In the college at which I teach, we believe in the ‘Great Books’, going back to the primary sources of our religion and civilization, the Bible, the Fathers of the Church, the Greek and Latin classics, the teachings of the Church, Dante, Shakespeare, Newton, Einstein, the great philosophers and literary geniuses. By reading original works, one can find out what the greatest of minds really said, as well as learning what others have said about them. This is what Chesterton meant when he quipped that education should make us ‘good critics’, which means accurate judges of what is true and false, of what is good and evil, not least by reading what people really meant by the words they wrote.
I would recommend the same approach to Pope Francis, who is receiving both good and bad press, and whom everyone wants on their side. I personally believe that the Holy Father is on the side of truth, whether he expresses this truth more, or less, efficaciously and clearly.
When you see a headline proclaiming something about the Pope, go back and read what he actually said, and you may be surprised at the divergence between the two. The liberal media desperately want Francis on their side, and will spin his words to fit their own a priori, and usually amoral, message.
Here are a few examples:
Many consider that the Pope’s line, “Who am to judge?”, now emblazoned on rainbow-bedecked t-shirts across the world, forbids us from making any judgements on morality, and specifically that homosexuality is morally equivalent to heterosexuality (or, as I prefer, orthosexuality, which is Greek for ‘right and proper sexuality’, much as orthodoxy is ‘right teaching’).
Au contraire: When one’s reads the primary source of this statement, we discover that the Holy Father was referring to the specific case of a priest who had been charged with homosexual behaviour, and belonging to a ‘gay lobby’. The Pope quite rightly was claiming he did know enough about the case to make his own judgement, one way or the other. Further, if someone with homosexual proclivities ‘accepts the Lord’ and ‘has goodwill’, then we cannot judge their moral state. However ambiguous we may consider his words, the Pope was not suggesting that we can no longer ‘judge’ homosexuality as disordered, a constant and irreformable teaching of divine law.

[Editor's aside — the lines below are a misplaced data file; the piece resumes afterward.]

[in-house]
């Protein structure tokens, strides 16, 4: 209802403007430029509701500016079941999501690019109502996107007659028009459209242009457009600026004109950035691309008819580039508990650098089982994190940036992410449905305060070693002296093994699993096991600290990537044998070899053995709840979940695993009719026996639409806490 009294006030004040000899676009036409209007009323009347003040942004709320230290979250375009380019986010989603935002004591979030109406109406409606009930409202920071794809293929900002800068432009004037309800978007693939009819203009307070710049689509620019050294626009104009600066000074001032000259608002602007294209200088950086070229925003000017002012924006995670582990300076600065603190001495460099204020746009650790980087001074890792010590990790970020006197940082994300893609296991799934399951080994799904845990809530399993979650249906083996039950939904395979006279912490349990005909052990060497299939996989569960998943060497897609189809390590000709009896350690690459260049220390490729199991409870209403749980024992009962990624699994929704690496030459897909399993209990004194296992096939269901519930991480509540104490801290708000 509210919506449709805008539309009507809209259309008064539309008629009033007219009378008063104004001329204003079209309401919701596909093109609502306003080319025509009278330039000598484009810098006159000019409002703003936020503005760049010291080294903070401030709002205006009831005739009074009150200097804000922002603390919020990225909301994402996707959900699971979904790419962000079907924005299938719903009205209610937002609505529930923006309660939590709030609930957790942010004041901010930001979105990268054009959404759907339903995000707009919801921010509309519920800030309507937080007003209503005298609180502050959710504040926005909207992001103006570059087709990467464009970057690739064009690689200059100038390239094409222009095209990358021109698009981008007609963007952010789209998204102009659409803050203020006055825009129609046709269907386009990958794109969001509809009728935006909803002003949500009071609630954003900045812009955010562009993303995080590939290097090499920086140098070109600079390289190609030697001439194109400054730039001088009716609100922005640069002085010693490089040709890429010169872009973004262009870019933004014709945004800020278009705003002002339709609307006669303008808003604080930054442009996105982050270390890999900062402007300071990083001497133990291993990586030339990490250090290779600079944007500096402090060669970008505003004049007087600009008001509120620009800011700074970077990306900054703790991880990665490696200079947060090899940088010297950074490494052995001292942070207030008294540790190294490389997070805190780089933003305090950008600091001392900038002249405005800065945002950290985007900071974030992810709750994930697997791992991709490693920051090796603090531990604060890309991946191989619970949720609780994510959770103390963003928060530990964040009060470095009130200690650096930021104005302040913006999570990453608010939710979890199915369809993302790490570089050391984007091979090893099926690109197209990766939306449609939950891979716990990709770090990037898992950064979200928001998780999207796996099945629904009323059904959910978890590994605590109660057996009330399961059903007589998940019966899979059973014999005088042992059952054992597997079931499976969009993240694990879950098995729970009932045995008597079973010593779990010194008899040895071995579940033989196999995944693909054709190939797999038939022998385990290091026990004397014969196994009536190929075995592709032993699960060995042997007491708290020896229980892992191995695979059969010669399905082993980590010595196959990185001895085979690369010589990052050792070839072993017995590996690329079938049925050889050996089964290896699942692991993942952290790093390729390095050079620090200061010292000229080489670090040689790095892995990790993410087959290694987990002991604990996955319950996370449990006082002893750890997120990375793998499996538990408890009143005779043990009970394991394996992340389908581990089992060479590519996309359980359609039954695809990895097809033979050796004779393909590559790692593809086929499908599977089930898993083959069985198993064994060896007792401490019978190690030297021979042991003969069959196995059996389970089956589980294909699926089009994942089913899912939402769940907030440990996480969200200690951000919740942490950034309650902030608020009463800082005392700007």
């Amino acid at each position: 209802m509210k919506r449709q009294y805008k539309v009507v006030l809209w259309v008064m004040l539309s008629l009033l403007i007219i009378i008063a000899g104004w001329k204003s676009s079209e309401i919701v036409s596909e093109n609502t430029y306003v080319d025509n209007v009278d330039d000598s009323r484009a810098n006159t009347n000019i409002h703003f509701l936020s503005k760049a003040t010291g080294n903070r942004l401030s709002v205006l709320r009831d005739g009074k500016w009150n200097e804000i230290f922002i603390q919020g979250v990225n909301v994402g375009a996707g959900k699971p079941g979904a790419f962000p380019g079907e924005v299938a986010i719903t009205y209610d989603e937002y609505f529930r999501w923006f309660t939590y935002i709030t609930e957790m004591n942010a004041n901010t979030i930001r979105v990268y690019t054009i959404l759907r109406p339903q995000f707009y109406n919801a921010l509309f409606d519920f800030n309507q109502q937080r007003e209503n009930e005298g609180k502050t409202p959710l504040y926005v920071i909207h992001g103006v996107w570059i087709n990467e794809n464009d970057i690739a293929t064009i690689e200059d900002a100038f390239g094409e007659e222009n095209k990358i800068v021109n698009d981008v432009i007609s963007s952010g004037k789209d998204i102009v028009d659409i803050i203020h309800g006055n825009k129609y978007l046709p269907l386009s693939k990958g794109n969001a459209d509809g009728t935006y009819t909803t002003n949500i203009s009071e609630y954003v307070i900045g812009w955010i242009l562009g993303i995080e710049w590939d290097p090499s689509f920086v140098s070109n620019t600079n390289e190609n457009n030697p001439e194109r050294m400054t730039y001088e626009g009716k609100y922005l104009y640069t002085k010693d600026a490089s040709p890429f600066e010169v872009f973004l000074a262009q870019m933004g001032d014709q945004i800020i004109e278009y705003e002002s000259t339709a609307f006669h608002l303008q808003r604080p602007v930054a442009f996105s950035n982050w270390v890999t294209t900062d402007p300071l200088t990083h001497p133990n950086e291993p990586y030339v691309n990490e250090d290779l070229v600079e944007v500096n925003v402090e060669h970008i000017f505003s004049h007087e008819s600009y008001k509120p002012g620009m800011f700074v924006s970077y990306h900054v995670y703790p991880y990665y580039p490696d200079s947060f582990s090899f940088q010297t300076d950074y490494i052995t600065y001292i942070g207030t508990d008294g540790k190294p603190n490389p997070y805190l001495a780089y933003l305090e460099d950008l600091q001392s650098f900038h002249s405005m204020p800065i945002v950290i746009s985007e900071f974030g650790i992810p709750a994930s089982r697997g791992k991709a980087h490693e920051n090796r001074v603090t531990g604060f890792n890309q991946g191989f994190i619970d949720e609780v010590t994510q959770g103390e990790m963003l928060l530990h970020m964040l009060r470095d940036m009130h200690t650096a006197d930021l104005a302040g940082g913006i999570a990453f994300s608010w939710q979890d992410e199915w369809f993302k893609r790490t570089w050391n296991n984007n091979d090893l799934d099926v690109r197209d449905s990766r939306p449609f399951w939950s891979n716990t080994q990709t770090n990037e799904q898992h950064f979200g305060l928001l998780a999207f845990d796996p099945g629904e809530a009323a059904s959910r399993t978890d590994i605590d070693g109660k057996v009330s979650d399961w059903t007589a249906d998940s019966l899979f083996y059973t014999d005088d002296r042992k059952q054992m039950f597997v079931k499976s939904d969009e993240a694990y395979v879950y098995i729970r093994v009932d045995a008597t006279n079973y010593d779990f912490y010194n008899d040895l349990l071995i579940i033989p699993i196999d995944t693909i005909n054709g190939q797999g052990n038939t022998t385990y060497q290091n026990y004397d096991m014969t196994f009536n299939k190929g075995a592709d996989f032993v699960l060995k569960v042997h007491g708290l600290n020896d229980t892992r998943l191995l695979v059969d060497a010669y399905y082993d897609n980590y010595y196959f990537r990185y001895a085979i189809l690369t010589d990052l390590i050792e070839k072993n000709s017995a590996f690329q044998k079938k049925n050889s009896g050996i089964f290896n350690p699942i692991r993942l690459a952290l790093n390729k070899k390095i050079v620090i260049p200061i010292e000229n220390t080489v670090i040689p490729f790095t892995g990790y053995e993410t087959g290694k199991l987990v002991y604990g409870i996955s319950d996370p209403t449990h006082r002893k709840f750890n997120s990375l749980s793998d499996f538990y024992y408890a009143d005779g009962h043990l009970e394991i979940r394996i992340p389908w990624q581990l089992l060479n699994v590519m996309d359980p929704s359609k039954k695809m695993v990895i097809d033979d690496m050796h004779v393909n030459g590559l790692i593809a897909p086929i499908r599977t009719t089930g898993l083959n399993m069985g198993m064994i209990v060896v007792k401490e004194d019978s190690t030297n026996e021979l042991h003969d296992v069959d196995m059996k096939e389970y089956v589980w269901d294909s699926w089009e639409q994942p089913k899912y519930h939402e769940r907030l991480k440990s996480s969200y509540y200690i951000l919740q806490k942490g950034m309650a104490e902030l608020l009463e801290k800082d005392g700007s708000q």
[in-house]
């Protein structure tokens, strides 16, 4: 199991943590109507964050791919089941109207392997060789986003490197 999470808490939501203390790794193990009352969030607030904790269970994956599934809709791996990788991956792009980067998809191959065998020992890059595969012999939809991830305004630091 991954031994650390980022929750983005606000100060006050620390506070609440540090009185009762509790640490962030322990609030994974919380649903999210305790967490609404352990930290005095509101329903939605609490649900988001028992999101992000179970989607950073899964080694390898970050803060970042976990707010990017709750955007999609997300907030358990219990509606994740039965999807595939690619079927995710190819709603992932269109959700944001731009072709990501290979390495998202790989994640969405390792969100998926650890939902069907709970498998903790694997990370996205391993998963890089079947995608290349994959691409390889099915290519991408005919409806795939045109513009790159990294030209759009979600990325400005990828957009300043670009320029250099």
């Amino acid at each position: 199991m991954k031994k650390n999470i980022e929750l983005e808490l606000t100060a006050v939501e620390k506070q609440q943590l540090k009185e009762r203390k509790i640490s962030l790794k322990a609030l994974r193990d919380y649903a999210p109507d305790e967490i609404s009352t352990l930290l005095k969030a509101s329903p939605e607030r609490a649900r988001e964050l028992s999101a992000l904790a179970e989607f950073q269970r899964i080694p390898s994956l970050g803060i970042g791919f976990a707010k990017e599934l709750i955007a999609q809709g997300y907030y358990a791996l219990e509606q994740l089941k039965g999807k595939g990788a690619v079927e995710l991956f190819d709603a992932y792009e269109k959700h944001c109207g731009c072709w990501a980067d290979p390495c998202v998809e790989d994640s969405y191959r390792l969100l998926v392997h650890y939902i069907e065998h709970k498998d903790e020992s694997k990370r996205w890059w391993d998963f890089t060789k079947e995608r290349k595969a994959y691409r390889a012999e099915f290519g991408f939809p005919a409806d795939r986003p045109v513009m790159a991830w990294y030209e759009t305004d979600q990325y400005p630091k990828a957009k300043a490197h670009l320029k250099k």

Another recent headline claimed that the Pope called capitalism the ‘dung of the devil’. He did nothing of the sort. Rather, in a speech in Santa Cruz on his recent pilgrimage to South America, the Holy Father quoted the fourth-century Father of the Church Saint Basil of Caesarea, who in a sermon claimed that the sole pursuit of profit and wealth, unfettered greed, brought pain and destruction, underlying which was an evil that may be compared, rather graphically, to the ‘dung of the devil’ (keeping in mind that a spiritual being like Satan can have no ‘dung’). Here are the Pope’s actual words:
The earth, entire peoples and individual persons are being brutally punished. And behind all this pain, death and destruction there is the stench of what Basil of Caesarea called “the dung of the devil”. An unfettered pursuit of money rules. The service of the common good is left behind. Once capital becomes an idol and guides people’s decisions, once greed for money presides over the entire socioeconomic system, it ruins society, it condemns and enslaves men and women, it destroys human fraternity, it sets people against one another and, as we clearly see, it even puts at risk our common home.
Finally, just yesterday, a headline in the National Post proclaimed: “The Catholic Church should go easier on members who divorce and want to remarry, Pope says”.
What the Holy Father actually recommended in his Wednesday audience of the same day was for us to reflect on “our brothers and sisters who have divorced and entered a second union”. Especially, since many of these unions affect children, we must be “aware of a greater urgency to foster a true welcome for these families in our communities. For how can we encourage these parents to raise their children in the Christian life, to give them an example of Christian faith, if we keep them at arm’s length?“.
Reading behind the headline to the primary source, we notice that the Pope is not advocating the dissolution of the indissolubility of marriage, and in the ways to welcome such ‘divorced and remarried’ Catholics back into the Church, in his words, by “prayer, listening to the Word of God, the Christian education of their children, and service to the poor“, he nowhere mentions the reception of Holy Communion, nor in any way renouncing the Church’s teaching on marriage, sin and divorce, all of which come from Christ Himself.
So go back to the sources, preferably in the original language, and read for yourself, and this advice applies not just to the words of the Magisterium, but to all that we read, from Scripture and the classics all the way to modern politicians.
Sometimes, what we read in the Holy Father is ambiguous and, some say, even rash, requiring further clarification and discernment not only on his part, but on the part of Catholics who must read his statements in the light of the Church’s tradition. But I will discuss that in a future post in the context of theological clarity and method.
In the meantime, pray for Francis, that he may shepherd the universal Church in these tumultuous times according to the mind and will of the Holy Spirit.
Feast of the Transfiguration
August 6, 2015